London: Emerging market stocks rose for a third day as commodities climbed, Chinese inflation unexpectedly slowed and European leaders reached an agreement to deal with Greece’s debt crisis.
The MSCI Emerging Markets Index advanced 1.1% to 922.44 at 8:27 am in New York. The 22-country gauge’s 3.2% rally over three days is the largest since 6 January. Developing-nation currencies strengthened against the dollar, led by a 0.9% advance in South Africa’s rand and a 0.6% rise in Brazil’s real.
Energy and raw-materials stocks climbed as Australian employers added the most workers in more than three years in January, bolstering speculation economies will grow even as governments reduce stimulus.
The Shanghai Composite Index advanced for a third day after a lower-than-estimated increase in consumer prices eased concern China’s central bank will curb economic growth by lifting interest rates.
“The economic fundamentals are continuing to get better,” Geoff Lewis, head of investment services at JPMorgan Asset Management in Hong Kong, said in an interview on Bloomberg Television. “We just need to sit tight and money will start to flow back into these markets.”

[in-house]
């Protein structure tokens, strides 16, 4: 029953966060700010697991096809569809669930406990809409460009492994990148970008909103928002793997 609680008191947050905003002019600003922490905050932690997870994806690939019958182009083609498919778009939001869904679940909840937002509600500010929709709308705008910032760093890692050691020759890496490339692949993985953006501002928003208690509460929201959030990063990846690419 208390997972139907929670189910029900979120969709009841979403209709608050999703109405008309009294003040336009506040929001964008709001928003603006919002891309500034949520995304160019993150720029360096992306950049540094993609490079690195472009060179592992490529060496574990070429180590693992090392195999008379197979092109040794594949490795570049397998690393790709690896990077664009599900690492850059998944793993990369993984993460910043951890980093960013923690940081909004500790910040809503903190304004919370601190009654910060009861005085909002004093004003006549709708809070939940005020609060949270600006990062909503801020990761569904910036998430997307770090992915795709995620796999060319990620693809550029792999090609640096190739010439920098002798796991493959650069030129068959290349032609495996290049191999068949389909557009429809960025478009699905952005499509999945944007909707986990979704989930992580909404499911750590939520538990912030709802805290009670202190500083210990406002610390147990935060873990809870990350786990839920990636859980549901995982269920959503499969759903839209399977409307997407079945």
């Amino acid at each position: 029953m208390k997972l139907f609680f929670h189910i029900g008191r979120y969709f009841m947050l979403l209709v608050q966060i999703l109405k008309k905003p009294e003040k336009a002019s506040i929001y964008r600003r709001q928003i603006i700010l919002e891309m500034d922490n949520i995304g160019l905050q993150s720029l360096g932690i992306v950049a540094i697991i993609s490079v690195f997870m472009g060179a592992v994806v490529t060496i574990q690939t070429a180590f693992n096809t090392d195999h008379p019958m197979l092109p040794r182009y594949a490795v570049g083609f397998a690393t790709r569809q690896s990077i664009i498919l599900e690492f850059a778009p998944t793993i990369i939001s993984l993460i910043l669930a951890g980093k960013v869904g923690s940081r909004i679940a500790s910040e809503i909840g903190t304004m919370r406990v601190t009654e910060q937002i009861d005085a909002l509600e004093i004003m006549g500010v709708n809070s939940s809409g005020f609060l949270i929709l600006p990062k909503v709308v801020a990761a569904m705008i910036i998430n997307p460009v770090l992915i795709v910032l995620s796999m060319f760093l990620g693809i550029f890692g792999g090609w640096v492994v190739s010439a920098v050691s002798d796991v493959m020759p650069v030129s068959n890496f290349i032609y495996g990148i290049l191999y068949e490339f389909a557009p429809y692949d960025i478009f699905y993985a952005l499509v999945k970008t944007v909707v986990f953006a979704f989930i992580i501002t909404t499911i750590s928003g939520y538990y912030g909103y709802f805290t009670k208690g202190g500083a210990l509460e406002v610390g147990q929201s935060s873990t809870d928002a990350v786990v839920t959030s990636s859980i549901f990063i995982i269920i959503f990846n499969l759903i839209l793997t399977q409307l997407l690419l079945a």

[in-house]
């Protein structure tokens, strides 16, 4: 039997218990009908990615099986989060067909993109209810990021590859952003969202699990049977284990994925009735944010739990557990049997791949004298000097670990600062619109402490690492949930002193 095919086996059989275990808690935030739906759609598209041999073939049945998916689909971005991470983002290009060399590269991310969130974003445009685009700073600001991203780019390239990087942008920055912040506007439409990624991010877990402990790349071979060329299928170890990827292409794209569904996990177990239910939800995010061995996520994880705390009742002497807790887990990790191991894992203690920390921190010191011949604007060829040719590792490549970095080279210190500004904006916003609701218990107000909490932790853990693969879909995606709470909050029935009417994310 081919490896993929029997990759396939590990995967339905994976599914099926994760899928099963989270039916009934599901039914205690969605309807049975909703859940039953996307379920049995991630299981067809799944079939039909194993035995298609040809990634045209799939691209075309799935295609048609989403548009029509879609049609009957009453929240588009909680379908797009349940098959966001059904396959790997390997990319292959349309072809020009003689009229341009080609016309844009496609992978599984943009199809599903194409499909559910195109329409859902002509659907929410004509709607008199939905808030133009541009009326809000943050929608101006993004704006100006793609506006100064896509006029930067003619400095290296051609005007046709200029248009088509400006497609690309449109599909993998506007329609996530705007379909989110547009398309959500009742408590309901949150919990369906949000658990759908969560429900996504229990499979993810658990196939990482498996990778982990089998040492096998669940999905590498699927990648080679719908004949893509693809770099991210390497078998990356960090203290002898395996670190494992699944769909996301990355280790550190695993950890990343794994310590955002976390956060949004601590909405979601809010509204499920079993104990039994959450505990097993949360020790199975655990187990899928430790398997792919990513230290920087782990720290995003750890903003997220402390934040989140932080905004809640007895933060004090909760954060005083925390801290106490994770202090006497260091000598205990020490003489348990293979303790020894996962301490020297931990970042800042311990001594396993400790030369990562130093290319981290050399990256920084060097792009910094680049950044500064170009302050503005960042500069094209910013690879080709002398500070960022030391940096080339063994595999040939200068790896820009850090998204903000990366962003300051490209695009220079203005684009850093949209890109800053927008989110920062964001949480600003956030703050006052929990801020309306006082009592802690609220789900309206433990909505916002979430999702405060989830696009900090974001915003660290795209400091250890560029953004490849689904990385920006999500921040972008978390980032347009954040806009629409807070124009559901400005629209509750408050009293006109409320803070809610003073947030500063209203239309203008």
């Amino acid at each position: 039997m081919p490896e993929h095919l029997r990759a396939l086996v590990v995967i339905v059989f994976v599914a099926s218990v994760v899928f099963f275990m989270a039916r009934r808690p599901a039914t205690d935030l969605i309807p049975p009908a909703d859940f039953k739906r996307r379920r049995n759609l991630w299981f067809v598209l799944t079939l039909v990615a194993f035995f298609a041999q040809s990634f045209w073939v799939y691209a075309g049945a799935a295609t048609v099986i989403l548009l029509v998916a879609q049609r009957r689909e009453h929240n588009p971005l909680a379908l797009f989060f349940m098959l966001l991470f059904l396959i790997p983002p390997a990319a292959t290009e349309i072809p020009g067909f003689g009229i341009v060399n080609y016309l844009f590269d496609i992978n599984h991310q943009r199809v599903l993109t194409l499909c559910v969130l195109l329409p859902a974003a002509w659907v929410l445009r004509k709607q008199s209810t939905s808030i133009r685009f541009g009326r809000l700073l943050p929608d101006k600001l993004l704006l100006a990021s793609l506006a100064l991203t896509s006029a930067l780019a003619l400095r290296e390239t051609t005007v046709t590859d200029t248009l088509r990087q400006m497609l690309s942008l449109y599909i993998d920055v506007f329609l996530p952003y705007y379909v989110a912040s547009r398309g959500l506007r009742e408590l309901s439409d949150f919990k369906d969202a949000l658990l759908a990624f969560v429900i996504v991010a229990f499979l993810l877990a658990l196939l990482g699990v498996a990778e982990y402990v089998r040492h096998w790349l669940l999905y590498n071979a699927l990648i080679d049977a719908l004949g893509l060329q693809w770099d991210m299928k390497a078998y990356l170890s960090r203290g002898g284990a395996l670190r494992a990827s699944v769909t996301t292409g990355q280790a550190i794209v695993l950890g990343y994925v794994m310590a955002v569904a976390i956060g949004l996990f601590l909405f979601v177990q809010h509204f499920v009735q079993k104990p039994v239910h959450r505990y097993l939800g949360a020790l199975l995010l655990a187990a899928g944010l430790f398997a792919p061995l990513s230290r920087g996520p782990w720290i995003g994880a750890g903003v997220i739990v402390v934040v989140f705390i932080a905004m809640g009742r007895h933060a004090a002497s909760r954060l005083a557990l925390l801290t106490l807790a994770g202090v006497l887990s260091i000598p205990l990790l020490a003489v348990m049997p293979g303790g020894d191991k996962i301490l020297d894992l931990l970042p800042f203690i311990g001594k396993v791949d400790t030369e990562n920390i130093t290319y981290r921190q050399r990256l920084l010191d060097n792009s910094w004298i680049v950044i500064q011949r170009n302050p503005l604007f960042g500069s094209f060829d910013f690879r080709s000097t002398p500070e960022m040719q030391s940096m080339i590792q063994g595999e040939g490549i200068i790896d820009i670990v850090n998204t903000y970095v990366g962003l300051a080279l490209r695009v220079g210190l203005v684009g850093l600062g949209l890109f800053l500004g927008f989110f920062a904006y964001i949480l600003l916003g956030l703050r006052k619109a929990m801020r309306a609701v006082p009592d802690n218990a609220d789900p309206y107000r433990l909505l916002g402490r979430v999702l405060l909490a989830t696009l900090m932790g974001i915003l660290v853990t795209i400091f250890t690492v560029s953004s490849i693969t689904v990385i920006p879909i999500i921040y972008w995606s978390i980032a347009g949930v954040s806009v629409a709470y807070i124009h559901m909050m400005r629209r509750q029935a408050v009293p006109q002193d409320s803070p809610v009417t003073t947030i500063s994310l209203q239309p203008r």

Euro-region leaders ordered Greece to get the bloc’s highest budget deficit under control and said they are prepared to take determined action to staunch the worst crisis in the currency’s 11-year history.
“Euro area member states will take determined and coordinated action if needed to safeguard financial stability in the euro area as a whole,” European Union president Herman Van Rompuy told reporters.
The extra yield investors demand to own emerging-market debt over US treasuries declined five basis points to 2.99 percentage points, according to JPMorgan Chase and Co.’s EMBI+ Index.